Is Hyaluronic Acid Really as Effective as It’s Touted to Be?

Here’s the verdict

Few skincare ingredients have gotten as much hype as hyaluronic acid in the past few years. It’s everywhere, dubbed as the ultimate moisturizer and the key to glowy, youthful skin. Its reputation is comparable to that of Vitamin C and its ability to brighten dark spots, or retinol for its alleged ability to reduce signs of aging.

But any sceptic knows that the skincare industry comes with few hard truths. At the end of the day, everyone’s skin is different, and while one thing may work for someone, it may not for you. So before we get conclusive about hyaluronic acid’s benefits, it’s important to first break down what it really is. 

Hyaluronic acid is a molecule that is found naturally in our skin. It’s what holds water and keeps it hydrated and moisturizers. It’s believed, when additionally taken topically, to hold a magical power to retain moisture—this is due to the molecule’s studied ability to bond with water molecules, and its ability to draw moisture from the air. 

At surface level, hyaluronic acid might seem like magic. And in many ways, it is. Applying hyaluronic acid can help replenish and hold moisture in one’s skin, ultimately reducing the appearance of fine lines and wrinkles, and even making the skin more plump.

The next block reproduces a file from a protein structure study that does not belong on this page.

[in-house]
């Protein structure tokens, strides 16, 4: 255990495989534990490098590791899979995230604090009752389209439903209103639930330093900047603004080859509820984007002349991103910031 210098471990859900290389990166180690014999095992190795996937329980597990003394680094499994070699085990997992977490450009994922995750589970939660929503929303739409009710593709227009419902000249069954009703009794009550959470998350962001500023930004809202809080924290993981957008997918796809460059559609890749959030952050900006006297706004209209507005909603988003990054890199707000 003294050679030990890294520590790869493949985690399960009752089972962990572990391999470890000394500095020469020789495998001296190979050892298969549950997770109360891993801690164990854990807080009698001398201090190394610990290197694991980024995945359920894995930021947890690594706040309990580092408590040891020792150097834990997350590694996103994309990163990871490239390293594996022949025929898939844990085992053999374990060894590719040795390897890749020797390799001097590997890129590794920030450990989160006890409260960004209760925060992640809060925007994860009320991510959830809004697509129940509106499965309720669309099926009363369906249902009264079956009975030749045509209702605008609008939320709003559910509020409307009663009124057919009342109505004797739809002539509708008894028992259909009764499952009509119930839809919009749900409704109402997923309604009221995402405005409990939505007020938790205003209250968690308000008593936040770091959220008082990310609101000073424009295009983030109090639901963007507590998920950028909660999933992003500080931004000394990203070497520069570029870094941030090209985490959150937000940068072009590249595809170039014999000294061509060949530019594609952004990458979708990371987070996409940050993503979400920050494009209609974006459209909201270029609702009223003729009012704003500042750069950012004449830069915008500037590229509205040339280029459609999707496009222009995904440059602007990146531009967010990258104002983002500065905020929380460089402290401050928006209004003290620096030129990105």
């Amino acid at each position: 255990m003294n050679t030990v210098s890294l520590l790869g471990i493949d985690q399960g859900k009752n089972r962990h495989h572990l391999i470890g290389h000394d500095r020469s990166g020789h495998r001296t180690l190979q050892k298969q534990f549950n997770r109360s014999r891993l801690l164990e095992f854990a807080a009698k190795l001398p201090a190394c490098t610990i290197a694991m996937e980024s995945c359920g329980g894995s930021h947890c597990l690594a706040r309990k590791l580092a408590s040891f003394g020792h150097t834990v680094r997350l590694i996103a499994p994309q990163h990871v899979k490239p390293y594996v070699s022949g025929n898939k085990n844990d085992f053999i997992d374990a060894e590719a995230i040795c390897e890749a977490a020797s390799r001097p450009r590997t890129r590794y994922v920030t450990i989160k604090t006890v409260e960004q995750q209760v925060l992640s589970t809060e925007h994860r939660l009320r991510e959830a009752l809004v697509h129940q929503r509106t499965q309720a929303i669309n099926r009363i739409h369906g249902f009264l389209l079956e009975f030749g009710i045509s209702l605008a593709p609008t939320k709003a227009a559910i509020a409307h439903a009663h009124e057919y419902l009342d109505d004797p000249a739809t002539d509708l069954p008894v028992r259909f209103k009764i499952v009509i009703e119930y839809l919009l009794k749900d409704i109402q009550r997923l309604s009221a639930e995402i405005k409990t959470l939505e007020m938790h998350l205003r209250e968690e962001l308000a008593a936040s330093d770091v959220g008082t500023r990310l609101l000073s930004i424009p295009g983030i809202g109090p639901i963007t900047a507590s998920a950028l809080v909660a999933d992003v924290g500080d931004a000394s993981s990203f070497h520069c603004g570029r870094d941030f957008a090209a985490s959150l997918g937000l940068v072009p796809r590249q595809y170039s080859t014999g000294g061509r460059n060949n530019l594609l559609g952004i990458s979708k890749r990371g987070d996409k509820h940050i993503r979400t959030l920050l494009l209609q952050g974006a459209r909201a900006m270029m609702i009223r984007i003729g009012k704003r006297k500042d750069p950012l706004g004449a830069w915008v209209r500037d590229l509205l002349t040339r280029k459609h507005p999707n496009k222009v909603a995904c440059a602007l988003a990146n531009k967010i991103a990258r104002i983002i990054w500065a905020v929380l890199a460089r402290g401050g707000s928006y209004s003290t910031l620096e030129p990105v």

But the skincare industry can be deceiving. Hyaluronic acid has a counterpart, and it’s called sodium hyaluronate. The problem is, they’re pretty different. But much of the skincare industry views them as interchangeable, marketing sodium hyaluronate as hyaluronic acid. 

Natural hyaluronic acid—the one naturally present in our skin—has been shown to hold up to 1000 its weight in water. It’s why hydrating our bodies with water is so important. That water is ultimately retained by our hyaluronic acid which expands, plumping the skin in the process.

But as is the case with most molecules, we can’t simply absorb native hyaluronic acid, hence the creation of sodium hyaluronate by scientists. Sodium hyaluronate is much, much smaller than hyaluronic acid, and unlike what brands might claim, that doesn’t mean it penetrates the skin better.

And according to dermatologist and YouTuber Shereene Idriss, unlike hyaluronic acid which can draw water from our blood supply, sodium hyaluronate draws water from its closest source: our skin. This means that, over time, it slowly empties our cells of its water content. This will plump your face in the short term, but it completely dehydrates your skin over time. 

That doesn’t mean you have to stop using the product entirely. It just makes it important to not overuse it.

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